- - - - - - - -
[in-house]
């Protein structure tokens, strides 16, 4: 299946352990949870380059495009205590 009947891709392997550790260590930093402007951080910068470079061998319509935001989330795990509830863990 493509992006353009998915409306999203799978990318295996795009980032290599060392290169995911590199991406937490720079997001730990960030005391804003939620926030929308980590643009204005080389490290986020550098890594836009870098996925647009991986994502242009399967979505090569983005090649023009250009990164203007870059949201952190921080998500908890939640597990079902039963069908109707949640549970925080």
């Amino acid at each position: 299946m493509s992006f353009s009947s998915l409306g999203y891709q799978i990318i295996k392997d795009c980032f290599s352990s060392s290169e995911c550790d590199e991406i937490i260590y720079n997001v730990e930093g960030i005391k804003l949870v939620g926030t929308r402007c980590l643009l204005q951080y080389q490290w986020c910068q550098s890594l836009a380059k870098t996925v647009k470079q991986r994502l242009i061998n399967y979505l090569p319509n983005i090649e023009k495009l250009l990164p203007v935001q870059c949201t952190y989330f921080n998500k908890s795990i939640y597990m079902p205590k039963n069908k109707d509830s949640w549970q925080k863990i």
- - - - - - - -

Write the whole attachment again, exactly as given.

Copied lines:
[in-house]
């Protein structure tokens, strides 16, 4: 299946352990949870380059495009205590 009947891709392997550790260590930093402007951080910068470079061998319509935001989330795990509830863990 493509992006353009998915409306999203799978990318295996795009980032290599060392290169995911590199991406937490720079997001730990960030005391804003939620926030929308980590643009204005080389490290986020550098890594836009870098996925647009991986994502242009399967979505090569983005090649023009250009990164203007870059949201952190921080998500908890939640597990079902039963069908109707949640549970925080």
């Amino acid at each position: 299946m493509s992006f353009s009947s998915l409306g999203y891709q799978i990318i295996k392997d795009c980032f290599s352990s060392s290169e995911c550790d590199e991406i937490i260590y720079n997001v730990e930093g960030i005391k804003l949870v939620g926030t929308r402007c980590l643009l204005q951080y080389q490290w986020c910068q550098s890594l836009a380059k870098t996925v647009k470079q991986r994502l242009i061998n399967y979505l090569p319509n983005i090649e023009k495009l250009l990164p203007v935001q870059c949201t952190y989330f921080n998500k908890s795990i939640y597990m079902p205590k039963n069908k109707d509830s949640w549970q925080k863990i």